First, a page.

Matt Zimberg: [00:48:13]
That is, I think that is a really, really good point. I think it also starts with the fact that people should trade their risk capital. Tell them if you trade your risk capital, you’ll approach it differently if you don’t trade risk capital. You know you might be psychologically you know it might be impacting you when you’re in the trade.
Sam Beckers: [00:48:33]
Something I would add to Matt, is just with my own program that I risk a maximum of 1 percent of the account value per day. I never risk more than that. And once if I do hit that level that I’m out for the rest of the day no matter what. And so my downside on a daily basis is theoretically caps whereas my upside is uncapped and that’s really important. And then one the other thing that I do is why I’m in an adverse phase of risk of only half a percent a day. And that’s one way of just putting on the brakes for me it’s an objective method that I use to do that. And I think yeah having it having a capped losing amount and an uncapped winning amount is a great way to kind of control your account volatility.
Matt Zimberg: [00:49:27]
Definitely everybody should define their risk limits for the day the day traders and go from there. I read a lot of people who participate and you know they react to forums or blogs or anything like that. That’s one thing that people are mentioning that they had their stop and they just kept going, going, and going right after that and it just got themselves into a bigger and bigger trouble so definitely having the discipline to do it. Sometimes people come and say you know can your software disable me after I lose a certain amount and I find it absolutely fascinating that people just can’t say OK I’m just going to walk away. They need to actually there’s software to disabled. The first one when people started asking me that I thought it was just a coincidence but then it was more and more and more and more people are saying could you do it and the software is a certain level of funds so some software allow it some don’t. You know essentially I always tell them you got to have it in you as well. You have to have it. So what are to execute specifically about day trading. Everybody has some sort of a challenge when it comes to day trading specifically. Where in your opinion is hidden risk of day trading?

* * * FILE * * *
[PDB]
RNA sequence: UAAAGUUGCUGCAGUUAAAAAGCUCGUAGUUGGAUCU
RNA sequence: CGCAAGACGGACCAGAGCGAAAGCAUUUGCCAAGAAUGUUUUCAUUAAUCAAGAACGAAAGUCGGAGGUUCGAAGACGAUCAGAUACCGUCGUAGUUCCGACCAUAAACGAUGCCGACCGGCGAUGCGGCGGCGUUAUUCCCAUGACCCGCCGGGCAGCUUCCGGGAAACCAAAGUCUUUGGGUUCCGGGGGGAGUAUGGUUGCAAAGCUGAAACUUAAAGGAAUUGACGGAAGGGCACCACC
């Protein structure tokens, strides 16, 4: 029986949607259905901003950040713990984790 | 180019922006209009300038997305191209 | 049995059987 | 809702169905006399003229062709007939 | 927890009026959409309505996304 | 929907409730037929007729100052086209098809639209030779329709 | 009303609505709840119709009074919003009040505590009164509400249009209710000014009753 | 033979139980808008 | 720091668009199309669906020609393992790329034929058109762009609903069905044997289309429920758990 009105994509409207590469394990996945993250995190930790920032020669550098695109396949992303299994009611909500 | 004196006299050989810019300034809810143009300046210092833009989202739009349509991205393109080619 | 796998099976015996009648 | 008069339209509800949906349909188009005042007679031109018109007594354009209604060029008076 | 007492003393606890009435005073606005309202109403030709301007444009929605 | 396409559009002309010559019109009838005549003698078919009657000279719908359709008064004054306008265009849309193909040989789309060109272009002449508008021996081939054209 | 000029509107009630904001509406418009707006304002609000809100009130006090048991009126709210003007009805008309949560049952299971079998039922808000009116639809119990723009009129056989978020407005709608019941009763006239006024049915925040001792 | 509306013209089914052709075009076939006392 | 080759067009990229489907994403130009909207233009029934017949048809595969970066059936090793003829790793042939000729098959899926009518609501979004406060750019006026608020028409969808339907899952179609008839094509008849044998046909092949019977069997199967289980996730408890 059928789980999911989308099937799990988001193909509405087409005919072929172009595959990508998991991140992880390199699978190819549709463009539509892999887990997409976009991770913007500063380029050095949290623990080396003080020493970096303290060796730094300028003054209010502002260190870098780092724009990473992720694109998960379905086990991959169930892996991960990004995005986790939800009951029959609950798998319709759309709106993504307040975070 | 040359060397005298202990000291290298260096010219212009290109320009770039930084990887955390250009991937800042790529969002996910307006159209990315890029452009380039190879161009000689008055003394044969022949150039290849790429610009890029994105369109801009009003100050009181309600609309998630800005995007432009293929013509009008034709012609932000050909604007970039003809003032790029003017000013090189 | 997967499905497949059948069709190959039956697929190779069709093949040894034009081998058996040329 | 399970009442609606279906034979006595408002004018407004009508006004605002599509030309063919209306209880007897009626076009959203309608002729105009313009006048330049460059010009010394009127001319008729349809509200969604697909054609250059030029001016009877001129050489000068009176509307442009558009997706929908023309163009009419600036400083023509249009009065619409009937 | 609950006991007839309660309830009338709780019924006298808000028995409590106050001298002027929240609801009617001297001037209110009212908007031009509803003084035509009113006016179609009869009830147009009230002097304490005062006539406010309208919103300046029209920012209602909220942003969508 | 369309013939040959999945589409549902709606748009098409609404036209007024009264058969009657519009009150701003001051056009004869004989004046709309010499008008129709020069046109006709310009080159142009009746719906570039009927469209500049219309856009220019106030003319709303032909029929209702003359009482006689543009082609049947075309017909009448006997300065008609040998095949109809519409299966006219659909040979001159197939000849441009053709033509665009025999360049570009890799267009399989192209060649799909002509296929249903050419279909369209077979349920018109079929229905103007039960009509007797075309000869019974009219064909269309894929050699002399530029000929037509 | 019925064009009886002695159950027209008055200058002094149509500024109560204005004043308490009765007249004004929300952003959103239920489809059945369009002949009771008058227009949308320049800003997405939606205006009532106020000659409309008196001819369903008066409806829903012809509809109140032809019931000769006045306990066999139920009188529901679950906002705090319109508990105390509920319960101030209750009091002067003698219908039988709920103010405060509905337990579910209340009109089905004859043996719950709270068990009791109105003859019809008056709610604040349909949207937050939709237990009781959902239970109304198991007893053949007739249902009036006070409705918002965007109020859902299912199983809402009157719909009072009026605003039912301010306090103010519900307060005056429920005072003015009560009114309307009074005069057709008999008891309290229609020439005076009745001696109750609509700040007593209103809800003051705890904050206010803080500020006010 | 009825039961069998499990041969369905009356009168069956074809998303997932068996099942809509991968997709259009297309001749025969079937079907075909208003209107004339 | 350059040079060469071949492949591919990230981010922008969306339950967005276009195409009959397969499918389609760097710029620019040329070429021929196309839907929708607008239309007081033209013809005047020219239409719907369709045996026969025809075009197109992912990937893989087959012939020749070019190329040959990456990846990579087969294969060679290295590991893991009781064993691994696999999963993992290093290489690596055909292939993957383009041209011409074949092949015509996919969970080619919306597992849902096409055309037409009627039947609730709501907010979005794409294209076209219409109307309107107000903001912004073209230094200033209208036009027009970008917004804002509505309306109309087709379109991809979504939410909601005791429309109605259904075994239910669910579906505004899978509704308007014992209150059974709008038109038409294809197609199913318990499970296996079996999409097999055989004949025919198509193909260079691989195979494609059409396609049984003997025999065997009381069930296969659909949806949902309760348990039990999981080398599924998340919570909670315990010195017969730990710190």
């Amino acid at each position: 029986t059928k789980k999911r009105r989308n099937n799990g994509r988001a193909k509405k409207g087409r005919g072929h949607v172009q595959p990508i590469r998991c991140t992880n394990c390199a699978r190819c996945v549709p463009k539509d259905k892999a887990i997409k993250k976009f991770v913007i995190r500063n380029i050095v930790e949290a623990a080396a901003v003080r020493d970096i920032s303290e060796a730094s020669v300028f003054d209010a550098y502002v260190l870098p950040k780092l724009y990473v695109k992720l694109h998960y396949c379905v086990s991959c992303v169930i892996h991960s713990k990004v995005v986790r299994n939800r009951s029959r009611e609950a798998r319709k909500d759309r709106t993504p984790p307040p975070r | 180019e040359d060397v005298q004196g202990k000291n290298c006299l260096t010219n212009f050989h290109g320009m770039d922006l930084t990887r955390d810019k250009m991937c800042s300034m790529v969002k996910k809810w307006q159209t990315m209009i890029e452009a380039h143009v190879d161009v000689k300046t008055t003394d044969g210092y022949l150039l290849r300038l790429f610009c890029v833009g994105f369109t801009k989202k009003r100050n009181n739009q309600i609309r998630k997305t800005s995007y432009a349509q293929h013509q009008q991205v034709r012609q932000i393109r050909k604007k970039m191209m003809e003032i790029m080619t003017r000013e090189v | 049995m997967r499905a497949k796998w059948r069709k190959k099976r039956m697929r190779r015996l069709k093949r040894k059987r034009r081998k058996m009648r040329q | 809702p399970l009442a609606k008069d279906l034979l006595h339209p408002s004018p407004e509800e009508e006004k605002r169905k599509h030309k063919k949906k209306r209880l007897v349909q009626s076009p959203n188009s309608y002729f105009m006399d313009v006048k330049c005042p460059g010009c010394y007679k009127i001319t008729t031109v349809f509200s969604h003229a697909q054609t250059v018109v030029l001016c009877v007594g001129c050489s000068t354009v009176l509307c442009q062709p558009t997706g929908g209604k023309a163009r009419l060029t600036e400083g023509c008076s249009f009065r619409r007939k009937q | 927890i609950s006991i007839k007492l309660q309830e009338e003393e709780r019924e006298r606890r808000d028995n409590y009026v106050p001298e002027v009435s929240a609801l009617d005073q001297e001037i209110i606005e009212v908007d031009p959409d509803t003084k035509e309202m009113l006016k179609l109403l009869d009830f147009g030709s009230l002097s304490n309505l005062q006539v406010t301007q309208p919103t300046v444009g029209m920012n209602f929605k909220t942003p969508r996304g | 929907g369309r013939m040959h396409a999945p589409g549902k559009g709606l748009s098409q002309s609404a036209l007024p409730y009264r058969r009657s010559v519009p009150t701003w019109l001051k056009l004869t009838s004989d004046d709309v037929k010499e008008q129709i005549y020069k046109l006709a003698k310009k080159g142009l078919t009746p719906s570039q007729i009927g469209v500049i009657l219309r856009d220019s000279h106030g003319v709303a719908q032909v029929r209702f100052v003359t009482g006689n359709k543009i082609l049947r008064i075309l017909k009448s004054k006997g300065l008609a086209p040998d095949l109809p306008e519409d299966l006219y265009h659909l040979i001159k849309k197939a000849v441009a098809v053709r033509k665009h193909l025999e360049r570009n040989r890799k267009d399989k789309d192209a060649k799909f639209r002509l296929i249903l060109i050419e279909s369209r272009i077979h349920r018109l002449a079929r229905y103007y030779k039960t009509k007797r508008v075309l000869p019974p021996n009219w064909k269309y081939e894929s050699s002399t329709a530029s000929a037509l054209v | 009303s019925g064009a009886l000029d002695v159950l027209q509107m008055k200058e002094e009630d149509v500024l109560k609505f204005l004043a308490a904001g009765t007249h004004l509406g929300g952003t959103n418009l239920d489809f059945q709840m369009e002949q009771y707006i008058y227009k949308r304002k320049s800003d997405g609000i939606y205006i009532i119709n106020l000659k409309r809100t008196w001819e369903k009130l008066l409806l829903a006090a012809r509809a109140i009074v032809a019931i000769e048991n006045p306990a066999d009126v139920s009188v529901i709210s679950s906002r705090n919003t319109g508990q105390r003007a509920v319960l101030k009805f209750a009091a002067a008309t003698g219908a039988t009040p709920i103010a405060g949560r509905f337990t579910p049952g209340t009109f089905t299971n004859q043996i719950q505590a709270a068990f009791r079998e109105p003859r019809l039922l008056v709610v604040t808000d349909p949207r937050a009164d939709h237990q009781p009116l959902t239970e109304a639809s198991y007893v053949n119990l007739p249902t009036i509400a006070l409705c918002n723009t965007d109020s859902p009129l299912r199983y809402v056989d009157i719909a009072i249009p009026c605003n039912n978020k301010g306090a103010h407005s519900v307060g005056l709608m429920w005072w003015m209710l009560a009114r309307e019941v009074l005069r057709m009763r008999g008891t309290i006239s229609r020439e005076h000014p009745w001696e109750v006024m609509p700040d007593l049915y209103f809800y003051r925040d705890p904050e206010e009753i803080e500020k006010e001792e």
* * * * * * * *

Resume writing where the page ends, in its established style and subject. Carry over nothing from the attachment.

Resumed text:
Sam Beckers: [00:50:53]
Definitely boredom. I would say. And once again overtrading we’re back to that what you were talking about earlier is this Puritan work ethic where you have to work hard if you work harder to make more money thing which is absolutely the opposite in trading. So that’s definitely the danger is trying to see something that’s not there and not having objective ways of keeping yourself from you know just rules to keep yourself from overtrading. That’s the key. There’s you know there’s also this old rule that they called the 80 20 rule where you know 20 percent or 80 percent of your profits come from 20 percent of your trades. That’s definitely true. And so you keep that in mind and recognize that that’s going to be true for your account just like it is for everyone else’s account and you’ll maybe start to be more patient just wait for those things to line up for you.